Sunday, August 02, 2009

Another Saddam lie exposed

US Navy Captain Scott Speicher's plane was shot down on the first day of Operation Desert Storm, the US-led campaign to free Kuwait, in 1991. Since Capt Speicher's remains were never found, he was classified as missing in action. The Pentagon has now confirmed that his plane crashed in western Iraq, he was dead on impact (or soon thereafter), and was buried by local tribesmen. This was always the most likely scenario.

Here are some of the posts from National Review's The Corner about his likely fate --

Thursday, April 24, 2003

This Man's Poor Family [Kathryn Jean Lopez]

Possible evidence that Scott Speicher was in an Iraqi jail.

Saturday, March 22, 2003

Scott Speicher [Kathryn Jean Lopez]

A special unit has been formed by the Defense department and intel to go into Iraq and search for MIA/possible POW Capt. Michael Scott Speicher. Earlier this month, there were unconfirmed intelligence reports that he was alive and moved into Baghdad.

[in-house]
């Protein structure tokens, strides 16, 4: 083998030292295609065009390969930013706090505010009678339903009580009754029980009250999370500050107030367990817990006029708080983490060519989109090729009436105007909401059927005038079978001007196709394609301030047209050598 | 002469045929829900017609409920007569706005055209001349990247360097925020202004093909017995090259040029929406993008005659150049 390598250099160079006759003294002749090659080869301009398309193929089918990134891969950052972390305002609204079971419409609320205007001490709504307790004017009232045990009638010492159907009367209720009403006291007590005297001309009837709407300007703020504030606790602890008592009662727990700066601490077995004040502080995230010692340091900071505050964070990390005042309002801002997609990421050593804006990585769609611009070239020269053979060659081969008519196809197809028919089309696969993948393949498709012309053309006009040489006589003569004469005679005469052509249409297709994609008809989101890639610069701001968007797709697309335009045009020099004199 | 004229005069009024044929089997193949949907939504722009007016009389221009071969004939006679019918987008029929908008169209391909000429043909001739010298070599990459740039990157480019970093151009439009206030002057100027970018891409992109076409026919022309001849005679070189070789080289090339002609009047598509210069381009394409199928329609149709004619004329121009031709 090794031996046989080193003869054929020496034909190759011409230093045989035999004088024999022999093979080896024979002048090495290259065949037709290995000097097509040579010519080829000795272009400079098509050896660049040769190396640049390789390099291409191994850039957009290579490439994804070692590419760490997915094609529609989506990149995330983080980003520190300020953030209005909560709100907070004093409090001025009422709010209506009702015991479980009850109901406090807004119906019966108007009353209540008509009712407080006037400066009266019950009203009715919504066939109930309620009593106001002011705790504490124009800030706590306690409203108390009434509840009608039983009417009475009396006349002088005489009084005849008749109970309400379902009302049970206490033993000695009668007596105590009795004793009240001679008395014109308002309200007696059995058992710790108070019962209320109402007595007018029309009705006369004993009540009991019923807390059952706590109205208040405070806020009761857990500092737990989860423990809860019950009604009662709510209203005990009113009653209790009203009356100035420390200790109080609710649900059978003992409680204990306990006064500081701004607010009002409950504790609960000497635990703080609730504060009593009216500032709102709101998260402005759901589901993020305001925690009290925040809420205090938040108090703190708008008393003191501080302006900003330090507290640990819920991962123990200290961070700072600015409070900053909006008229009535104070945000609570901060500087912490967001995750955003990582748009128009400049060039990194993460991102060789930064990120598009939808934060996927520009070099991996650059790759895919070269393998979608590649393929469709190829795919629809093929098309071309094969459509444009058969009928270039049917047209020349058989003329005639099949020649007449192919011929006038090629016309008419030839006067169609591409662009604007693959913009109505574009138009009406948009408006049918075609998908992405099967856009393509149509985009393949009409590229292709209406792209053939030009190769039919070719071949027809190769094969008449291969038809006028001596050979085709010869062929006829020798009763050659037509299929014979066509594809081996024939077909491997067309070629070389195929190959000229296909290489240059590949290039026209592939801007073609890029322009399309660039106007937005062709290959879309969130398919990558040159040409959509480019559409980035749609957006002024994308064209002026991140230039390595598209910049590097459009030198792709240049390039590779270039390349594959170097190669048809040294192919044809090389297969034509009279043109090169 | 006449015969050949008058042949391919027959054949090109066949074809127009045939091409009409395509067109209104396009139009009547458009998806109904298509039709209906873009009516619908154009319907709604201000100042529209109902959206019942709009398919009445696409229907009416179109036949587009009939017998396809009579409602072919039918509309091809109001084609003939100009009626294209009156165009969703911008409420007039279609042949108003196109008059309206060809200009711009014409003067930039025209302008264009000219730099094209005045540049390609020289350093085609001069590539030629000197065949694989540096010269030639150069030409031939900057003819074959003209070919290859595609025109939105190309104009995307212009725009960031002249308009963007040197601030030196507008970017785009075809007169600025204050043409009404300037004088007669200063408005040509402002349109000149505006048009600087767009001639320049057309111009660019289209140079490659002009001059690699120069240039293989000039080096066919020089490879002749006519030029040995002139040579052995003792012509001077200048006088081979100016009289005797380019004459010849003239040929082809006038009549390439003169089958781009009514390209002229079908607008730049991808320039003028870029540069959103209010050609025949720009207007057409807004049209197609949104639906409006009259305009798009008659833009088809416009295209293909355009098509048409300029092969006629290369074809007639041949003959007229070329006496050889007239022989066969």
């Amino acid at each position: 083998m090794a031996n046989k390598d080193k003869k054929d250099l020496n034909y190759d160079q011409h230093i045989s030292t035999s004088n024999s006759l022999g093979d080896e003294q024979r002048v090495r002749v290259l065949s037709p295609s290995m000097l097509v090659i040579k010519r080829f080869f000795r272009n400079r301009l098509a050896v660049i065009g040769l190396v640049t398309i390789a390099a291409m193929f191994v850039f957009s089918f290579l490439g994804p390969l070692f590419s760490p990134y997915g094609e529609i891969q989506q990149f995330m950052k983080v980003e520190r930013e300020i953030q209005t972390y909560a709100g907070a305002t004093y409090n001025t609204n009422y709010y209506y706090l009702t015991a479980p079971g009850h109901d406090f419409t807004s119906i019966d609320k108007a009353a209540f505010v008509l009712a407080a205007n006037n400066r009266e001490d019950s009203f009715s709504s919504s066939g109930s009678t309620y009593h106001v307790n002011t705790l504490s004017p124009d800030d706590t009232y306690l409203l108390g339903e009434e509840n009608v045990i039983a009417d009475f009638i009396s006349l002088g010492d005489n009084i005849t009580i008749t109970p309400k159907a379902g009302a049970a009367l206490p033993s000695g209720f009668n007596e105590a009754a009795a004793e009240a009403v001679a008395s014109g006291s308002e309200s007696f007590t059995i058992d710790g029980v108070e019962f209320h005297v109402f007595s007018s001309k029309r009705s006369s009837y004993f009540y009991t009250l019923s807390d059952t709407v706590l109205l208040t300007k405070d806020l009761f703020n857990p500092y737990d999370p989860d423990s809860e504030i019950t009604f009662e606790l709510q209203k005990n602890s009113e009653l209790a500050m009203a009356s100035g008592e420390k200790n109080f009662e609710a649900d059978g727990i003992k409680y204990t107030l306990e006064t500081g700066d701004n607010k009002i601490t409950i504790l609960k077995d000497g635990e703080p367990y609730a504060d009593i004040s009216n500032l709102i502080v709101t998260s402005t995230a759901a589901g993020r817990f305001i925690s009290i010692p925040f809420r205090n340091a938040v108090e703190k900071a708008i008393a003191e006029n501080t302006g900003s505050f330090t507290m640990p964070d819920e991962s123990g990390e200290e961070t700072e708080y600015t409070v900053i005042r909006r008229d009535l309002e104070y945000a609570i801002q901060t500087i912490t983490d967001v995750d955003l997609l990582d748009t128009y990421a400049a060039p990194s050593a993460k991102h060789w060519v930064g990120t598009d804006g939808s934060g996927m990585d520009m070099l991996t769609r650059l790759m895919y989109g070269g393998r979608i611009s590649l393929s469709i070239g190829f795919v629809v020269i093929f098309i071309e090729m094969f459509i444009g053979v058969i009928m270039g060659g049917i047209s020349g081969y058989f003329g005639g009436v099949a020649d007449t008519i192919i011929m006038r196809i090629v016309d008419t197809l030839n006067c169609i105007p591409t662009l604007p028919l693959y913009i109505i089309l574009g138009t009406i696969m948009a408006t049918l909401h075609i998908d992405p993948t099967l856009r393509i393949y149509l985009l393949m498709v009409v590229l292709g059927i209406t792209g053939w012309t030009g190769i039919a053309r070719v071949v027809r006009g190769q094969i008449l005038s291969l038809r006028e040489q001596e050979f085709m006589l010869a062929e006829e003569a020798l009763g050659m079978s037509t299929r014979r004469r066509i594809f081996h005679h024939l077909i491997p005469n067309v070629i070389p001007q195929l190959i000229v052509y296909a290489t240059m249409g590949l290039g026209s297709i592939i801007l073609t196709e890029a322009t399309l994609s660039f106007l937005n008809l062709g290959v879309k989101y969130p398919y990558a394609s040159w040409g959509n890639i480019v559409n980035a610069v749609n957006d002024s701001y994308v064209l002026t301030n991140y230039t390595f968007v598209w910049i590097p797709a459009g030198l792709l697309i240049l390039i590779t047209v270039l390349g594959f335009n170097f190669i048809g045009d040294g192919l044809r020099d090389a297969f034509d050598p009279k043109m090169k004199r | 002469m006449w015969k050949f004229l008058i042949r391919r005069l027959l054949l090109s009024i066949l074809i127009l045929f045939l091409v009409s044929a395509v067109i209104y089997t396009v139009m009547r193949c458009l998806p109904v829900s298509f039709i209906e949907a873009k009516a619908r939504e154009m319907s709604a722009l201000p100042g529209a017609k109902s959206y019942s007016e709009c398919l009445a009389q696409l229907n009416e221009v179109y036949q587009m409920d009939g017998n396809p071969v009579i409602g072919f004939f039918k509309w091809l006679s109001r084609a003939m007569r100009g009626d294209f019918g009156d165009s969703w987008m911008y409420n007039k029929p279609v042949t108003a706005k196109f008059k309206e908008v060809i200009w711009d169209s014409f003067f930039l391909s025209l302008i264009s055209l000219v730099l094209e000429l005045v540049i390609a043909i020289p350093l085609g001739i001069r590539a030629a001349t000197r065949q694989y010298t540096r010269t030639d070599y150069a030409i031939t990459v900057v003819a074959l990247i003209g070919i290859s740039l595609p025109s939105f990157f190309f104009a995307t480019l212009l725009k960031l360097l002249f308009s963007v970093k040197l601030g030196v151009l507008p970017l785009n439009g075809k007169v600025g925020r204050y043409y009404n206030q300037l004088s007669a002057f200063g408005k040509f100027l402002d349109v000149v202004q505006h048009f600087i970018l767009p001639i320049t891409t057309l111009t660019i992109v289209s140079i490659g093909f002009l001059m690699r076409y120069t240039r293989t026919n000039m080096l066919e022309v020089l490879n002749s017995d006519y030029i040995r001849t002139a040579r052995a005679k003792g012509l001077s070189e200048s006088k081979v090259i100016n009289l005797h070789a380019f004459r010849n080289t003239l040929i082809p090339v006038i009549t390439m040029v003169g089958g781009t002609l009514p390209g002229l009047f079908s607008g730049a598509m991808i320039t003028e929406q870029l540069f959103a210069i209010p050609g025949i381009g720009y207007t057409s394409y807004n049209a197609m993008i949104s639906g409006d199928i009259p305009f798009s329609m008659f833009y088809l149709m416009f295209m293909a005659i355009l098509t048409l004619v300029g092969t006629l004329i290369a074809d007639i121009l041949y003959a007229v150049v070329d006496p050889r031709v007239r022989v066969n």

Other Pow News [Kathryn Jean Lopez]

Sen. Bill Nelson was talking about Scott Speicher (POW from Gulf War) on Monday, citing classified reports saying he is alive. We've heard this in the last month and I don't know that it is anything new.

Sunday, April 13, 2003

Wow [Kathryn Jean Lopez]

CNN is reporting that six POWs have been found alive, now in Marine custody.

Unfortunately, there are seven missing (and then Scott Speicher).

Monday, December 15, 2003

Scott Speicher: Grain-of-Salt Update [Kathryn Jean Lopez]

Saddam claims he never knew what happened to Capt. Speicher, who was shot down in the Gulf War and never found, says he was not an Iraqi prisoner.

No Credible New Reasons For Hope [Kathryn Jean Lopez]

Rowan Scarborough reports that the fate of downed Gulf War (I) Navy pilot Scott Speicher looks grim. A classfied report—previously suggested to include some new evidence that he may be alive—calls the source for previous optimism a "born liar."

Like the WMD evidence which formed the basis of the Iraq war, the admitting of a dead end came after the war started. The purpose had been served by that point.

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